Home is where I can just be myself. Without having the fear of how other people would think of me. Without anyone judging me. Home is where I feel joy naturally. When I’m home, at the dining table, I’d automatically lift up one of my legs on the chair. But that never happened when I was in Australia. I don’t feel comfortable doing that anywhere else. And when I do street photography in Kuching, I feel more of myself. When I do it in Australia, it didn’t feel like home.

If you could live anywhere on this awesome planet, where would you build your dream home?
I have not travelled and seen enough. So, at the moment, I can’t really say where I would want to build this so-called dream home.

Check out Lance Vun’s photos here!

PS: All photos are courtesy of Lance Vun.

A Chat With Music Producer Galvin Patrick

With the growth of home recording technology (made affordable to everybody), many homosapiens find themselves venturing into music production. While some eventually pull multiple duties as studio owners, sound engineers, and even vocal coaches, the rest went on to work as music producers, producing award-winning songs.

Galvin Patrick is a Simanggang-based music producer. His passion for music developed at a very early age, from watching his mother playing the keyboard and eventually learned from her. In his teen, he picked up the guitar and thereon mastered the art of playing the keytar.

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The 30-year-old is also part of a church choir as a singer and a keyboardist. In his college days back in 2007, he actively performed in the local music scene as the keyboardist for independent bands like ‘Lateral Faction’ and ‘Solemn’.

Over the years, he naturally gravitated to compositions and has come to specialise in producing music, which he does in his bedroom using mainly FL Studio 12.

Galvin does not want to have a signature sound. He wants to be viewed as a more versatile music producer. On that ground, he has collaborated with and produced for a number of local and international artists on different music genres. This includes Paulo Santos, a singer from Brazil, Masia One, a rapper from Singapore and Melissa Francis, an Iban songstress from Sri Aman, Sarawak.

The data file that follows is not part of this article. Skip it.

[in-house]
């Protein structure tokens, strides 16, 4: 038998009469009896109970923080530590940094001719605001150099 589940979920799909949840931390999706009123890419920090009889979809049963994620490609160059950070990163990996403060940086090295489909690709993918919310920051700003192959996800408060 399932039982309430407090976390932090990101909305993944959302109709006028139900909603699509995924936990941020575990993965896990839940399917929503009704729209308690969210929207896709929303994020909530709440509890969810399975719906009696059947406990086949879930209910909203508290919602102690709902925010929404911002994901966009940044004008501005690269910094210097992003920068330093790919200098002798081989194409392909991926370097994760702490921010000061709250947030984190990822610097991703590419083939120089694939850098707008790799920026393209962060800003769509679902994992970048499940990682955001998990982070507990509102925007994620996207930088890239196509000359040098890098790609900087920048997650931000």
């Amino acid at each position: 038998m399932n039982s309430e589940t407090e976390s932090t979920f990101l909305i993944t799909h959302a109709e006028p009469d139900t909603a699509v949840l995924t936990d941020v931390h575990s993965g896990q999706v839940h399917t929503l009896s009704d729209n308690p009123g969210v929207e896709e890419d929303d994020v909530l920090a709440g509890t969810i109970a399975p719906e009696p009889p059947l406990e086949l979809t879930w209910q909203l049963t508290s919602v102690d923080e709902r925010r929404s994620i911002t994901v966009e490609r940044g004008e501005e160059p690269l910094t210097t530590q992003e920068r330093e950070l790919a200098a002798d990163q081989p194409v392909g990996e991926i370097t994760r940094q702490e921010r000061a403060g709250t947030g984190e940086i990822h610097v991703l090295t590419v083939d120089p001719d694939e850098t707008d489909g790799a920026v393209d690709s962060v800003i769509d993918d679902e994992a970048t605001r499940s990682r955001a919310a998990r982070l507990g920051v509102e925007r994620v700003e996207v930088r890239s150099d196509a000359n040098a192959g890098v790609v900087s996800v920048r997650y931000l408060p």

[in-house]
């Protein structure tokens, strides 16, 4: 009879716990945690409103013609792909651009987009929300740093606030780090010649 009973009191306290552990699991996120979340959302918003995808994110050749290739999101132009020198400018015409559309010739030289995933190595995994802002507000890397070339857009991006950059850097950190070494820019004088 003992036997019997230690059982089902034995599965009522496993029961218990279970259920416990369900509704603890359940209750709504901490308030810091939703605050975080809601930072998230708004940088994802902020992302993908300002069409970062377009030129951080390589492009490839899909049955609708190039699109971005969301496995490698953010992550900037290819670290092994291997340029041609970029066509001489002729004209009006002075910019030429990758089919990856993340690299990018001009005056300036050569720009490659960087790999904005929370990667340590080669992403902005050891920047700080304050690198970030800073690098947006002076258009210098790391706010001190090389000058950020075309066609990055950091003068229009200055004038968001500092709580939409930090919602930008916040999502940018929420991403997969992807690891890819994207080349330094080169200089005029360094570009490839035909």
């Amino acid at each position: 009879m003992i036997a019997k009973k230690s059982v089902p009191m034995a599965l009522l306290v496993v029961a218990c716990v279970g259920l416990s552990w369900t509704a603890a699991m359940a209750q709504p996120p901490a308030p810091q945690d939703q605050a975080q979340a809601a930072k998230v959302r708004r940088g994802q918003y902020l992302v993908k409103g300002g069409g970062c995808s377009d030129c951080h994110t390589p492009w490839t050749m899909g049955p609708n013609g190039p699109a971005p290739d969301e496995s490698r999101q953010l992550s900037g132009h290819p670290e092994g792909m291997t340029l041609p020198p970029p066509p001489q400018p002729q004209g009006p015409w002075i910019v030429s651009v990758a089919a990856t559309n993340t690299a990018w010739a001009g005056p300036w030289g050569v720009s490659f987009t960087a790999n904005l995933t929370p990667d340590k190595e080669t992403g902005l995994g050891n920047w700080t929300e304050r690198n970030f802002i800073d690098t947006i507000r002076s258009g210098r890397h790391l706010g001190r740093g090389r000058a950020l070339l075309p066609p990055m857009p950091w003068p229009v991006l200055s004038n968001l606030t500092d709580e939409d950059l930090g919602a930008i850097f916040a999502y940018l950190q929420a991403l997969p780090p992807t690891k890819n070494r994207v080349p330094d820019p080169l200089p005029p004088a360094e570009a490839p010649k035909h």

The music business is a nasty, cutthroat environment that will chew up and spit out those who are not well-ordered. And Galvin’s journey is also a rocky one. However, he is not allowing anything to slow him down. In fact, through his music, the producer has helped made the world a little better.

In 2011, he contributed one of his songs called Try To Save The World to  help the victims of earthquake and tsunami in Japan through ‘Indie Aid Japan’, a compilation album of 28 digital tracks.

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Below is a little bit more about the producer:

So Galvin, name 5 songs in your playlist.
The Chainsmokers & Coldplay – Something Just Like This
Ed Sheeran – The Shape of You
Major Lazer – Run Up (ft. PARTYNEXTDOOR & Nicki Minaj)
Kygo – It Ain’t Me (with Selena Gomez)
The Weeknd – Starboy (ft. Daft Punk)

Do you have a guilty music or entertainment pleasure?
I do. Mostly boy band pop songs from the 90s. I listen to the Spice Girls, Aqua and Madonna as well.

You play the keys, you write and sing a little bit, and you produce. But you consider yourself more of a producer, correct?
Yeah. But I have trouble defining myself actually, including my genres. I also do a little bit of this and that. What I do love is, capturing ideas and turning them into songs.

A lot of people have the notion of producers as self-taught, bedroom musicians. Are you one of those and do you have a formal musical education?
I never took any professional training or classes. Most of the time, DIY or self-studied. Although I wish I had taken a formal musical education or any sound engineering courses. It was a tough call due to a tight budget. Most of the courses were in KL or overseas during that time.

I see. Shall we talk about your journey of becoming a self-taught producer then?